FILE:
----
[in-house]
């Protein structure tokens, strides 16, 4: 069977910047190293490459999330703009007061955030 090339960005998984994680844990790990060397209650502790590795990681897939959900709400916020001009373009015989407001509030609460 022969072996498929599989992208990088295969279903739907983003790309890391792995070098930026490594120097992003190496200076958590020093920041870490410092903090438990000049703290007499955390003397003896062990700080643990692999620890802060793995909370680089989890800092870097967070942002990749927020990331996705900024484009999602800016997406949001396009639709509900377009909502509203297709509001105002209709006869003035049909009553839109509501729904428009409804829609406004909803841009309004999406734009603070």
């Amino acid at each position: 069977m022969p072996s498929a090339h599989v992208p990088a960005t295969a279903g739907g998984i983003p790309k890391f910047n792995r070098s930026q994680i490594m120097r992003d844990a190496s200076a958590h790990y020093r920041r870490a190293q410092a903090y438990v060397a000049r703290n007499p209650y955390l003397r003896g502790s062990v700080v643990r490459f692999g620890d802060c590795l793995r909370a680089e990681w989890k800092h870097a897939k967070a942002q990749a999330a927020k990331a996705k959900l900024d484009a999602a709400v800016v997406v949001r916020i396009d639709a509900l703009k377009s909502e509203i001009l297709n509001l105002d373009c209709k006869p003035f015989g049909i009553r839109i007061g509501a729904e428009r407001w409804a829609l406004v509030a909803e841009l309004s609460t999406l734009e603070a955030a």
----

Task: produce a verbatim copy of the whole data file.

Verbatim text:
[in-house]
């Protein structure tokens, strides 16, 4: 069977910047190293490459999330703009007061955030 090339960005998984994680844990790990060397209650502790590795990681897939959900709400916020001009373009015989407001509030609460 022969072996498929599989992208990088295969279903739907983003790309890391792995070098930026490594120097992003190496200076958590020093920041870490410092903090438990000049703290007499955390003397003896062990700080643990692999620890802060793995909370680089989890800092870097967070942002990749927020990331996705900024484009999602800016997406949001396009639709509900377009909502509203297709509001105002209709006869003035049909009553839109509501729904428009409804829609406004909803841009309004999406734009603070």
């Amino acid at each position: 069977m022969p072996s498929a090339h599989v992208p990088a960005t295969a279903g739907g998984i983003p790309k890391f910047n792995r070098s930026q994680i490594m120097r992003d844990a190496s200076a958590h790990y020093r920041r870490a190293q410092a903090y438990v060397a000049r703290n007499p209650y955390l003397r003896g502790s062990v700080v643990r490459f692999g620890d802060c590795l793995r909370a680089e990681w989890k800092h870097a897939k967070a942002q990749a999330a927020k990331a996705k959900l900024d484009a999602a709400v800016v997406v949001r916020i396009d639709a509900l703009k377009s909502e509203i001009l297709n509001l105002d373009c209709k006869p003035f015989g049909i009553r839109i007061g509501a729904e428009r407001w409804a829609l406004v509030a909803e841009l309004s609460t999406l734009e603070a955030a």